Unless you were around when Ogkeshkuppe was the name the original people gave Oak Bluffs, it would be too much to ask if you were familiar with Quinni-ummuh Street over in Ooh-quiessa near Asanootucket Pond. These names are clearly indicated on an 1850s map of Cottage City that are today (in order) renamed as Beach Road in the neighborhood (Ooh-quiessa) opposite the Martha’s Vineyard Hospital alongside Brush (Asanootucket) Pond. This was the area just southwest of Bellevue Heights and directly north of what was Onkaw that became the Lagoon Heights neighborhood.

Dr. Charles Banks, author of the History of Martha’s Vineyard, indicated Ogkeshkuppe meant “the wet or damp woods.” I’d love to know what the others meant or stood for. Quite a few Oak Bluffs street names, particularly in the historic district, are of native origin but were actually named by the white man over the years. The book, Names on the Land by George R. Stewart suggests the original people named places descriptively, according to what went on there. For example, Pecoy Point stems from the original name Pohqu-auk’, standing for open land — a specific place that generally meant “where we get shellfish.” The land bank’s Weahtaqua Springs Preserve at the bottom of the Lagoon was the “place of the boundary spring,” where fresh water was obtained. It’s unclear how our ancestors came to name places and streets but clearly whimsy was a factor — like the street Windy Hill that is neither.

Many of the streets in the historic district are named after tribes — or sachems — hopefully as honorifics. The names that are unfamiliar largely come from the Algonquin language, the Wampanoag (or Wopanaak) version. It was the first American Indian language to develop and use an alphabetic writing system that unfortunately was due to the early missionaries — like Thomas Mayhew – who used it to convert the Wampanoags to Christianity. Today, thanks to efforts by members of the Assonet, Mashpee, Herring Pond and Aquinnah Wampanoags, there are substantive efforts to reclaim a language that hasn’t had any fluent speakers for more than 150 years. The Wôpanâak Language Reclamation Project was started in 1993 by Jessie ‘(Little Doe) Baird who earned a master’s in Algonquian linguistics 2000. There is a young child now being raised with Wampanoag as a first language as part of this project. If you’d like more information you can go online (wlrp.org/project-history.html).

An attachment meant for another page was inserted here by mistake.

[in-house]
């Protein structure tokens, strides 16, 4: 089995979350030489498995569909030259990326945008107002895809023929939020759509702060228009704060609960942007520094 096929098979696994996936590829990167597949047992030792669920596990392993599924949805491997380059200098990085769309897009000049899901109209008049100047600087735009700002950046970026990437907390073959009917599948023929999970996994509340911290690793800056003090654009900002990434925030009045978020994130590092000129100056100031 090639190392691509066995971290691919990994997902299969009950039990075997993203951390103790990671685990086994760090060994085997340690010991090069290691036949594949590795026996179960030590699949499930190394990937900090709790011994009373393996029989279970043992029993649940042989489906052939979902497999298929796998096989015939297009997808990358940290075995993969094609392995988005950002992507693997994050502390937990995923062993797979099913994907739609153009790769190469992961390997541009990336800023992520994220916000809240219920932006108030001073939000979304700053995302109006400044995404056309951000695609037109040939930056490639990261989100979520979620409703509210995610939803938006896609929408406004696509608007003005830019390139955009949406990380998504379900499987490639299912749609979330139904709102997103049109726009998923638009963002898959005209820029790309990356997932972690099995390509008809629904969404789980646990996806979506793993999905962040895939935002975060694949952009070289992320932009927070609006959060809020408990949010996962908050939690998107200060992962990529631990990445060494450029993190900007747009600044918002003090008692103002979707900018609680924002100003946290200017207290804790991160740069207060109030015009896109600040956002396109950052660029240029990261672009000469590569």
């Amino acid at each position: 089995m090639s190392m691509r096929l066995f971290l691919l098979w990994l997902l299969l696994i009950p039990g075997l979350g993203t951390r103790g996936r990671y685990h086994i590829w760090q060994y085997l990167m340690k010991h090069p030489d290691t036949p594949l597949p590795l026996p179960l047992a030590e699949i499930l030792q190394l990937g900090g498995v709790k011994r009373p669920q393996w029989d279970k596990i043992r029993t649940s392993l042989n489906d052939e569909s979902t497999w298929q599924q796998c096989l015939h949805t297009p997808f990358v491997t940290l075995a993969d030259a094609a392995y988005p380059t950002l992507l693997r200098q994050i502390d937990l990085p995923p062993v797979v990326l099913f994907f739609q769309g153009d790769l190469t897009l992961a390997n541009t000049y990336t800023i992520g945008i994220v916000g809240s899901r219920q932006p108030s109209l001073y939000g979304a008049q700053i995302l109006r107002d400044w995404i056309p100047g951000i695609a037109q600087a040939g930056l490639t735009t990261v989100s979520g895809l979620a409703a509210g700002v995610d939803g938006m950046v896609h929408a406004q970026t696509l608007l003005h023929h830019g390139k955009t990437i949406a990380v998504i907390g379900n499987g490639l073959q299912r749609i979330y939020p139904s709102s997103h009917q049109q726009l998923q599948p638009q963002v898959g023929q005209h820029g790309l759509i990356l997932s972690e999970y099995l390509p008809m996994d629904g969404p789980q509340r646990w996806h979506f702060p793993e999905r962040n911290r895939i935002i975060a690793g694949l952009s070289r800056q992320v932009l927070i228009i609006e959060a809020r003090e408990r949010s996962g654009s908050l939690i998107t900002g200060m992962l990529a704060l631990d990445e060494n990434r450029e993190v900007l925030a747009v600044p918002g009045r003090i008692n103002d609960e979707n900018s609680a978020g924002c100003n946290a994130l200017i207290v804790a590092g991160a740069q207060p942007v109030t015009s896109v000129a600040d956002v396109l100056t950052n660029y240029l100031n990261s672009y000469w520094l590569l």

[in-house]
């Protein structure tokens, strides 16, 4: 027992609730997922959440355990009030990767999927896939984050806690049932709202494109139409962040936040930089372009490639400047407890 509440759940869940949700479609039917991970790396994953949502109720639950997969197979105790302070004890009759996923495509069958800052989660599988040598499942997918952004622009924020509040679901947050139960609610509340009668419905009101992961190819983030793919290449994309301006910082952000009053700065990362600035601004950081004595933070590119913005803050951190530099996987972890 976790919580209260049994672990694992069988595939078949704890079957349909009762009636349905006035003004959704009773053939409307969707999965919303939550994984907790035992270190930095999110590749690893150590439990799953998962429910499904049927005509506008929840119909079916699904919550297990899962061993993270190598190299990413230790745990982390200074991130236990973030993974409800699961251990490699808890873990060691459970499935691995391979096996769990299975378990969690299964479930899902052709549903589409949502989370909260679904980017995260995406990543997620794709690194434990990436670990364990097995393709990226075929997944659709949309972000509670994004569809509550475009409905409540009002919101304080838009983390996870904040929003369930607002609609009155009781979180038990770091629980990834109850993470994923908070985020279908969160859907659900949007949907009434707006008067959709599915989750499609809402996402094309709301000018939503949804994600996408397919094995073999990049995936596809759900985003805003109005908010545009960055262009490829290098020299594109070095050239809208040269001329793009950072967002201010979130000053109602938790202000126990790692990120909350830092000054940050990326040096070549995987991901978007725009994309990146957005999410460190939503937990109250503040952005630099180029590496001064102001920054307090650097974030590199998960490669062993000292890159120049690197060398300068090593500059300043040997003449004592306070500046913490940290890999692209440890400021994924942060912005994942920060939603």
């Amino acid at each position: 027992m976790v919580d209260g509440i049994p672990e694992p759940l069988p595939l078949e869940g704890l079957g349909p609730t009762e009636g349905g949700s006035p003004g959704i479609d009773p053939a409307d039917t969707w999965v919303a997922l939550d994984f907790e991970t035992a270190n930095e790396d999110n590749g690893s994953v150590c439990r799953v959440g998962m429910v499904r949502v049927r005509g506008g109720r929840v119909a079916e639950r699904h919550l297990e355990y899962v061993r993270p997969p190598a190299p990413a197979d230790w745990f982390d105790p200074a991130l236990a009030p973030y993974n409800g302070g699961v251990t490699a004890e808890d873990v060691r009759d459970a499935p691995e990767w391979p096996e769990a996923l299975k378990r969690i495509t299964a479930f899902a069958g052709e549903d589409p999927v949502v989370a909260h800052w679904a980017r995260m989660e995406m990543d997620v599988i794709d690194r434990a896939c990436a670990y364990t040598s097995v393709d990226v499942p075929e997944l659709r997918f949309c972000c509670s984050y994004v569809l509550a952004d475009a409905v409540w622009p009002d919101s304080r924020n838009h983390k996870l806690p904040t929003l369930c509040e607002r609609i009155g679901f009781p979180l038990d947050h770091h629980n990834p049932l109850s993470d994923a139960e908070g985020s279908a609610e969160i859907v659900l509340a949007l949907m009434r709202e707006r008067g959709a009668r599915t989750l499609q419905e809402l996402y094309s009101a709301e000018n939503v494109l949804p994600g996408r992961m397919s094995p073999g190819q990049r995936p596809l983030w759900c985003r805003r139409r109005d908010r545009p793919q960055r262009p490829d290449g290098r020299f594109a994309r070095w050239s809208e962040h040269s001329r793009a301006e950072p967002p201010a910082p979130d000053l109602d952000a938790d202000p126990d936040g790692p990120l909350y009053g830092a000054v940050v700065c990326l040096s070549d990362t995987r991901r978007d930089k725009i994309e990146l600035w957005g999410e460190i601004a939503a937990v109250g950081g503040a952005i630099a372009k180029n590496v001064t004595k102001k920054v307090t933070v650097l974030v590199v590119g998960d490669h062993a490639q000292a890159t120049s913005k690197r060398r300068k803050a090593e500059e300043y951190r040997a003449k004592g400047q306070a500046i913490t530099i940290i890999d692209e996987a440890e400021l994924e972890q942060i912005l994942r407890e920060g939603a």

I’ve mentioned the case of Lillian E. Judkins versus Thomas J. Charette and Others from 1925 when the plaintiff (Judkins) brought a lawsuit against Charette, at the time the new owner of Oak Bluffs Eagle Theatre. Yes, the same Island Theater whose fate is yet to be determined today. The theatre was built by A.P. Eagleston in 1915. The crux of the case was that the owner was refusing to continue to rent the theatre to Judkins, who had not been making payments due to the fact that in August 1924 rain caused damage where “. . . the roof of the building leaked and . . . the water had run in on the metal ceiling . . . and there were two or three bad cracks running down through the rear wall . . . the water had caused certain plates supporting the roof trusses to rot.” Thanks to my kid brother Glenn Finley’s translation (he’s an attorney), I found that Charette lost the case. You can read it online (masscases.com/cases/sjc/255/255mass76.html).

Now the building inspector has resigned and our eyesore is in limbo, but the selectmen have heard the will of the people and appear to be moving expeditiously on a solution.

Tuesday marked the first Oak Bluffs selectmen’s meeting in several years without Walter Vail presiding, but the newly elected and popular Brian Packish impressed, conducting himself graciously and showing that he was well prepared.

One reason reclaiming the indigenous Wampanoag language would be valuable? Well, suppose Quinni-ummuh meant: “Where we hid the gold”?

Keep your foot on a rock.

Send Oak Bluffs new to sfinley@mvgazette.com.